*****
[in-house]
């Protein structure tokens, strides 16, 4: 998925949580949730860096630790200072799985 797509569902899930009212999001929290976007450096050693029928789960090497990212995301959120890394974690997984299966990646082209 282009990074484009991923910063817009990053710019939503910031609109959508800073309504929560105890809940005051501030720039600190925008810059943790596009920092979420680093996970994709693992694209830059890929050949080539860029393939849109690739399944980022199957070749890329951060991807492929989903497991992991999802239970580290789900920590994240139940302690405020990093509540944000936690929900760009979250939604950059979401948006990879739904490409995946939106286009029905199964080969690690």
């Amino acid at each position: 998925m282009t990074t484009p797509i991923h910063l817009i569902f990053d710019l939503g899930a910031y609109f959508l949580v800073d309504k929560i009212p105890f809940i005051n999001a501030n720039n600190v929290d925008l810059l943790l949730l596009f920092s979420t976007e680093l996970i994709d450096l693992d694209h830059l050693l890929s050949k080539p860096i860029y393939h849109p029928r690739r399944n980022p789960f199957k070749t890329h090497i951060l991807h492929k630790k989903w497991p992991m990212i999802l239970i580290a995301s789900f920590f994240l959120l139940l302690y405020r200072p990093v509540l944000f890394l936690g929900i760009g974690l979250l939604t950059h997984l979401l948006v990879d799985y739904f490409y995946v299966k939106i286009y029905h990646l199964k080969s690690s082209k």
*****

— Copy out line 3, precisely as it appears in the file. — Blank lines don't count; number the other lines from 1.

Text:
């Amino acid at each position: 998925m282009t990074t484009p797509i991923h910063l817009i569902f990053d710019l939503g899930a910031y609109f959508l949580v800073d309504k929560i009212p105890f809940i005051n999001a501030n720039n600190v929290d925008l810059l943790l949730l596009f920092s979420t976007e680093l996970i994709d450096l693992d694209h830059l050693l890929s050949k080539p860096i860029y393939h849109p029928r690739r399944n980022p789960f199957k070749t890329h090497i951060l991807h492929k630790k989903w497991p992991m990212i999802l239970i580290a995301s789900f920590f994240l959120l139940l302690y405020r200072p990093v509540l944000f890394l936690g929900i760009g974690l979250l939604t950059h997984l979401l948006v990879d799985y739904f490409y995946v299966k939106i286009y029905h990646l199964k080969s690690s082209k």